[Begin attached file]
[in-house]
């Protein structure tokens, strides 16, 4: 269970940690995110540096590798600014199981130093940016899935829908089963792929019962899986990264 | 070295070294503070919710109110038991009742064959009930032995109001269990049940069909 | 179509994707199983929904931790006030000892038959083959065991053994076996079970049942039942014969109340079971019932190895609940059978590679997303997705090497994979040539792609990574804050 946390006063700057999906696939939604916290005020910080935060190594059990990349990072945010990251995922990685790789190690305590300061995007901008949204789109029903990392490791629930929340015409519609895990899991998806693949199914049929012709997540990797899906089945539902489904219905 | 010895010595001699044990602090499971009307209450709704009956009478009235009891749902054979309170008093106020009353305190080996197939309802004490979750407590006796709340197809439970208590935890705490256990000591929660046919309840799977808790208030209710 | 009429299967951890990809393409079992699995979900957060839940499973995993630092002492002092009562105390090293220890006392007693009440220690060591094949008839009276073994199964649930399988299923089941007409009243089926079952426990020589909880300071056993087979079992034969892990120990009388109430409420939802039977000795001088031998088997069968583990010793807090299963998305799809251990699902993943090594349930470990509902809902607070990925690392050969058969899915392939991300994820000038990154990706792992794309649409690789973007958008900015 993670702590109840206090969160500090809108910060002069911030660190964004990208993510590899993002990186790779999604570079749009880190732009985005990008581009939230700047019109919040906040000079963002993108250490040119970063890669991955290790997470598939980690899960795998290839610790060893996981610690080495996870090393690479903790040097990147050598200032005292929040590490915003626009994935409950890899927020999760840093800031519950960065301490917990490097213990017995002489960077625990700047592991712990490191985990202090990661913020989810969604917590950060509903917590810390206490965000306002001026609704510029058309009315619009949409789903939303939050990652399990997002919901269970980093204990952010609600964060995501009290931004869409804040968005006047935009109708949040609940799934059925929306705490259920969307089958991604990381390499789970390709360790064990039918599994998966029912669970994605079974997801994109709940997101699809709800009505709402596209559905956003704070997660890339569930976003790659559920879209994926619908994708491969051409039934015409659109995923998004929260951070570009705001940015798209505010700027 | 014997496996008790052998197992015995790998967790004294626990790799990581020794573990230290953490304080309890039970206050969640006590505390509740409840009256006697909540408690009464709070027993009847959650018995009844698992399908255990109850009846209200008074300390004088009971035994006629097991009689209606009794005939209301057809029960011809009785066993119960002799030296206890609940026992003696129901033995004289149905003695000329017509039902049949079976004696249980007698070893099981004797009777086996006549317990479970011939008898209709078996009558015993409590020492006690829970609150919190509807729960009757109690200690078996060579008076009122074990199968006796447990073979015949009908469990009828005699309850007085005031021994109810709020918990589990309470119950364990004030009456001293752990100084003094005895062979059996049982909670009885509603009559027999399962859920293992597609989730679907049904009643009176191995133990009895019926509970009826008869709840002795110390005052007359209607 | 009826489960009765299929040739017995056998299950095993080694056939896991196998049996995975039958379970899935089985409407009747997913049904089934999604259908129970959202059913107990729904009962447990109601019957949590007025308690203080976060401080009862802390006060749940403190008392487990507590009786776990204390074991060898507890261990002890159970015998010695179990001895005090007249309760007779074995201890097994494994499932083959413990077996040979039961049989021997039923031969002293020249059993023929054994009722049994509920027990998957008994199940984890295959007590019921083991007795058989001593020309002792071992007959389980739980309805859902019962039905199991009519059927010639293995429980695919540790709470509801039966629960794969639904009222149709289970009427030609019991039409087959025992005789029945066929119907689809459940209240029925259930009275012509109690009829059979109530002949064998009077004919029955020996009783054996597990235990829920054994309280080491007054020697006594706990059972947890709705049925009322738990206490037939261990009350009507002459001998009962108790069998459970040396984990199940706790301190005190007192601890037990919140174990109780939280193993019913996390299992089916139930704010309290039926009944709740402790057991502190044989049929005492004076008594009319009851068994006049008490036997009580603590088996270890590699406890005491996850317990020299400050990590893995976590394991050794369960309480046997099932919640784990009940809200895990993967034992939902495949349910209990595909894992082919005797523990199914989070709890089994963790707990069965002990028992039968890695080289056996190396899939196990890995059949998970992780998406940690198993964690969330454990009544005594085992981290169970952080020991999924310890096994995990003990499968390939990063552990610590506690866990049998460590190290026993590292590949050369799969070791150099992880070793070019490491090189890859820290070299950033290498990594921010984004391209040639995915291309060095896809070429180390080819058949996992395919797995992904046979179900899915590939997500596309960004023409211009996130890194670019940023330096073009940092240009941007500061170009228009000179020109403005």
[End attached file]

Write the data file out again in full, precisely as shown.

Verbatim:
[in-house]
């Protein structure tokens, strides 16, 4: 269970940690995110540096590798600014199981130093940016899935829908089963792929019962899986990264 | 070295070294503070919710109110038991009742064959009930032995109001269990049940069909 | 179509994707199983929904931790006030000892038959083959065991053994076996079970049942039942014969109340079971019932190895609940059978590679997303997705090497994979040539792609990574804050 946390006063700057999906696939939604916290005020910080935060190594059990990349990072945010990251995922990685790789190690305590300061995007901008949204789109029903990392490791629930929340015409519609895990899991998806693949199914049929012709997540990797899906089945539902489904219905 | 010895010595001699044990602090499971009307209450709704009956009478009235009891749902054979309170008093106020009353305190080996197939309802004490979750407590006796709340197809439970208590935890705490256990000591929660046919309840799977808790208030209710 | 009429299967951890990809393409079992699995979900957060839940499973995993630092002492002092009562105390090293220890006392007693009440220690060591094949008839009276073994199964649930399988299923089941007409009243089926079952426990020589909880300071056993087979079992034969892990120990009388109430409420939802039977000795001088031998088997069968583990010793807090299963998305799809251990699902993943090594349930470990509902809902607070990925690392050969058969899915392939991300994820000038990154990706792992794309649409690789973007958008900015 993670702590109840206090969160500090809108910060002069911030660190964004990208993510590899993002990186790779999604570079749009880190732009985005990008581009939230700047019109919040906040000079963002993108250490040119970063890669991955290790997470598939980690899960795998290839610790060893996981610690080495996870090393690479903790040097990147050598200032005292929040590490915003626009994935409950890899927020999760840093800031519950960065301490917990490097213990017995002489960077625990700047592991712990490191985990202090990661913020989810969604917590950060509903917590810390206490965000306002001026609704510029058309009315619009949409789903939303939050990652399990997002919901269970980093204990952010609600964060995501009290931004869409804040968005006047935009109708949040609940799934059925929306705490259920969307089958991604990381390499789970390709360790064990039918599994998966029912669970994605079974997801994109709940997101699809709800009505709402596209559905956003704070997660890339569930976003790659559920879209994926619908994708491969051409039934015409659109995923998004929260951070570009705001940015798209505010700027 | 014997496996008790052998197992015995790998967790004294626990790799990581020794573990230290953490304080309890039970206050969640006590505390509740409840009256006697909540408690009464709070027993009847959650018995009844698992399908255990109850009846209200008074300390004088009971035994006629097991009689209606009794005939209301057809029960011809009785066993119960002799030296206890609940026992003696129901033995004289149905003695000329017509039902049949079976004696249980007698070893099981004797009777086996006549317990479970011939008898209709078996009558015993409590020492006690829970609150919190509807729960009757109690200690078996060579008076009122074990199968006796447990073979015949009908469990009828005699309850007085005031021994109810709020918990589990309470119950364990004030009456001293752990100084003094005895062979059996049982909670009885509603009559027999399962859920293992597609989730679907049904009643009176191995133990009895019926509970009826008869709840002795110390005052007359209607 | 009826489960009765299929040739017995056998299950095993080694056939896991196998049996995975039958379970899935089985409407009747997913049904089934999604259908129970959202059913107990729904009962447990109601019957949590007025308690203080976060401080009862802390006060749940403190008392487990507590009786776990204390074991060898507890261990002890159970015998010695179990001895005090007249309760007779074995201890097994494994499932083959413990077996040979039961049989021997039923031969002293020249059993023929054994009722049994509920027990998957008994199940984890295959007590019921083991007795058989001593020309002792071992007959389980739980309805859902019962039905199991009519059927010639293995429980695919540790709470509801039966629960794969639904009222149709289970009427030609019991039409087959025992005789029945066929119907689809459940209240029925259930009275012509109690009829059979109530002949064998009077004919029955020996009783054996597990235990829920054994309280080491007054020697006594706990059972947890709705049925009322738990206490037939261990009350009507002459001998009962108790069998459970040396984990199940706790301190005190007192601890037990919140174990109780939280193993019913996390299992089916139930704010309290039926009944709740402790057991502190044989049929005492004076008594009319009851068994006049008490036997009580603590088996270890590699406890005491996850317990020299400050990590893995976590394991050794369960309480046997099932919640784990009940809200895990993967034992939902495949349910209990595909894992082919005797523990199914989070709890089994963790707990069965002990028992039968890695080289056996190396899939196990890995059949998970992780998406940690198993964690969330454990009544005594085992981290169970952080020991999924310890096994995990003990499968390939990063552990610590506690866990049998460590190290026993590292590949050369799969070791150099992880070793070019490491090189890859820290070299950033290498990594921010984004391209040639995915291309060095896809070429180390080819058949996992395919797995992904046979179900899915590939997500596309960004023409211009996130890194670019940023330096073009940092240009941007500061170009228009000179020109403005």